12th September 2022

High rainfall at flowering increases fusarium mycotoxin risk to highest levels in 10 years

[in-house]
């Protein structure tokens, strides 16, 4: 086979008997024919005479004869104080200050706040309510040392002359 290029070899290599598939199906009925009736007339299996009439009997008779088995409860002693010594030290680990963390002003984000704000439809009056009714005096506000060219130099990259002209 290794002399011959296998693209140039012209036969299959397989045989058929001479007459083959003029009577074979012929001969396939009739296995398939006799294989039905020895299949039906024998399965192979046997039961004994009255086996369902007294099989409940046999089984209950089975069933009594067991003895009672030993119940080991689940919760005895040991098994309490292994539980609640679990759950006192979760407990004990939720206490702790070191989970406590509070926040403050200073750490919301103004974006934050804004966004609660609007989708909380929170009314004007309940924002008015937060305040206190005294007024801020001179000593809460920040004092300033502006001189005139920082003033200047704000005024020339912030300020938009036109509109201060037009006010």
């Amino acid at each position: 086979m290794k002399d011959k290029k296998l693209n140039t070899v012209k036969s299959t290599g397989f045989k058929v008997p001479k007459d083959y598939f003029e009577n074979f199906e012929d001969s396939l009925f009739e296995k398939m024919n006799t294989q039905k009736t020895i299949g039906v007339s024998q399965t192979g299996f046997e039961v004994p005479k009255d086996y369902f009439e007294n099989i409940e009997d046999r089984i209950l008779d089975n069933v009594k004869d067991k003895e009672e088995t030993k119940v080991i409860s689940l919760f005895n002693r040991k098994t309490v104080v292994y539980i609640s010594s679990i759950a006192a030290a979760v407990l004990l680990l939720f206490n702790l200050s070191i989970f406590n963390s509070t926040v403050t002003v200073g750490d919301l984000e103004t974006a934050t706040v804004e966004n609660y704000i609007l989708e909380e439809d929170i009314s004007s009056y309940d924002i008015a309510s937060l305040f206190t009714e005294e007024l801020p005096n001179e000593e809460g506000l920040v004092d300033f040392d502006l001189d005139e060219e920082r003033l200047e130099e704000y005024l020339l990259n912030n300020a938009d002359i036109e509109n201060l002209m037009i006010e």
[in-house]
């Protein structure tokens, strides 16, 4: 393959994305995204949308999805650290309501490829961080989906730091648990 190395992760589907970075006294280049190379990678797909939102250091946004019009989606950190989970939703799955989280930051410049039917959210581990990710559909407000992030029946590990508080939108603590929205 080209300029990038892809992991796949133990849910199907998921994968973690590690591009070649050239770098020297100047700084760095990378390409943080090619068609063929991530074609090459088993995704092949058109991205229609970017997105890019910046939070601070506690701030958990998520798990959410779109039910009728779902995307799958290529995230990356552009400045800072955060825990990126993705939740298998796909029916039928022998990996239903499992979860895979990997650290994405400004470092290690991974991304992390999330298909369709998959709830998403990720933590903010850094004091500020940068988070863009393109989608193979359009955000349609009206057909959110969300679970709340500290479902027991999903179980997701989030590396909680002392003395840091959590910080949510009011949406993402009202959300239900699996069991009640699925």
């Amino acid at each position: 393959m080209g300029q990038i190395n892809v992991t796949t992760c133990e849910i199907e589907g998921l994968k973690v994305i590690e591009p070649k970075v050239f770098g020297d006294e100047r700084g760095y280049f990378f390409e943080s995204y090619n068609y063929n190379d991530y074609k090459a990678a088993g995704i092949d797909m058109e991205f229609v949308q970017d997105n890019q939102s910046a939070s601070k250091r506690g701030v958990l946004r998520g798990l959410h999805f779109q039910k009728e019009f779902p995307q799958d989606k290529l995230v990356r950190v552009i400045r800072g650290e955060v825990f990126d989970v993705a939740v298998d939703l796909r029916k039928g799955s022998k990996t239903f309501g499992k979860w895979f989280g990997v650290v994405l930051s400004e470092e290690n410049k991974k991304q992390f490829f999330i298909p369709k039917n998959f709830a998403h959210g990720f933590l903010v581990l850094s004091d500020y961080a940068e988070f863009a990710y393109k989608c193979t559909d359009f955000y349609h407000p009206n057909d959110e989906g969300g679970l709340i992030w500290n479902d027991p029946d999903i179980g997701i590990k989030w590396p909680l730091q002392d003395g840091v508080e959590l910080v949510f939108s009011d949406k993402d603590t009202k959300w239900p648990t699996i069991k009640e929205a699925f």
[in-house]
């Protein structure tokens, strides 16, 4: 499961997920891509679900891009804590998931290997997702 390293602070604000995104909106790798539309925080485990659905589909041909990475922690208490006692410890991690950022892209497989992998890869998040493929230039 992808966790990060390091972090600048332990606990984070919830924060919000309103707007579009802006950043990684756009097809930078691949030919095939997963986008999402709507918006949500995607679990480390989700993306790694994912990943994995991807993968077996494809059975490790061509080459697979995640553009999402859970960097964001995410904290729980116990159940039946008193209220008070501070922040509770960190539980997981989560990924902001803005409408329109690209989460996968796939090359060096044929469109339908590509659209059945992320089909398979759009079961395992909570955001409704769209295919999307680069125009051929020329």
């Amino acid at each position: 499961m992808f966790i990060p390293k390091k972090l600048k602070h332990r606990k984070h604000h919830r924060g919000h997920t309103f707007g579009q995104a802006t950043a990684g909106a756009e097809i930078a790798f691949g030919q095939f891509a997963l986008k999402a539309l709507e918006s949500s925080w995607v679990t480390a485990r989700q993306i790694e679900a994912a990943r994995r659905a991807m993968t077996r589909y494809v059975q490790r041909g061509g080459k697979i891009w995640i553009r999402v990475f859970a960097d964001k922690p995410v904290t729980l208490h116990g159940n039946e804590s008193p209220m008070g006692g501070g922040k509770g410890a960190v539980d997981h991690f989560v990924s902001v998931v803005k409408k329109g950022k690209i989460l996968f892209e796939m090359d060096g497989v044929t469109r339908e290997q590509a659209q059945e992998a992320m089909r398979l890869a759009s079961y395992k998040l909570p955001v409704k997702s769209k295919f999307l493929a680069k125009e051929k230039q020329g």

Professor Simon Edwards of Harper Adams University College who helped develop the HGCA Fusarium mycotoxin risk assessment tool is warning the industry to be extra vigilant this year in light of the recent high rainfall.“The highest levels of rainfall at flowering since we began Fusarium mycotoxin monitoring in 2001, means that the threat from Fusarium mycotoxins this year is very high. Although the final measure of Fusarium risk cannot be fully determined until after harvest – as pre – harvest rainfall is also critical – we know that rainfall during flowering significantly increases the risk and on top of this any extra rainfall particularly after ripening will allow for secondary infections to develop. However on the plus side, should we have a dry ripening phase this will prevent risk levels rising even higher.”“At this time of year when growers are making next year’s wheat variety choices, it is important to highlight the value of choosing varieties with a good rating for Fusarium. Although as a characteristic on its own in the whole risk equation, variety does not have a huge impact, it is important to understand that when all the agronomic characteristics such as rotation, cultivation and fungicide and varietal choice are combined, that a large beneficial reduction in Fusarium head blight and subsequent mycotoxins can be obtained.“However, where crops are being grown for human consumption, variety choice becomes more critical in terms of its rating for Fusarium,” adds Lee Robinson of Limagrain. “For example, the Group 2 variety Panorama has a 7 for Fusarium – the highest rating for any Group 1 or 2 on the current Recommended List. Infact with its rating of 9 for yellow rust and 6 for Septoria tritici, this variety has stood up well so far this season to the ravages of the weather and resulting high disease pressure. It will be interesting to see how valuable these ratings prove to be over the next couple of weeks in managing not only disease risk, but helping to maintain quality.”Professor Edwards reminds growers that even with all the correct measures in place, “risk can only be reduced, it can never be entirely eliminated and that with current high disease pressure, even some low risk fields will exceed limits so it is critical that the whole cereal industry must be extra vigilant this year. “For more information on risk assessment of Fusarium mycotoxins click here

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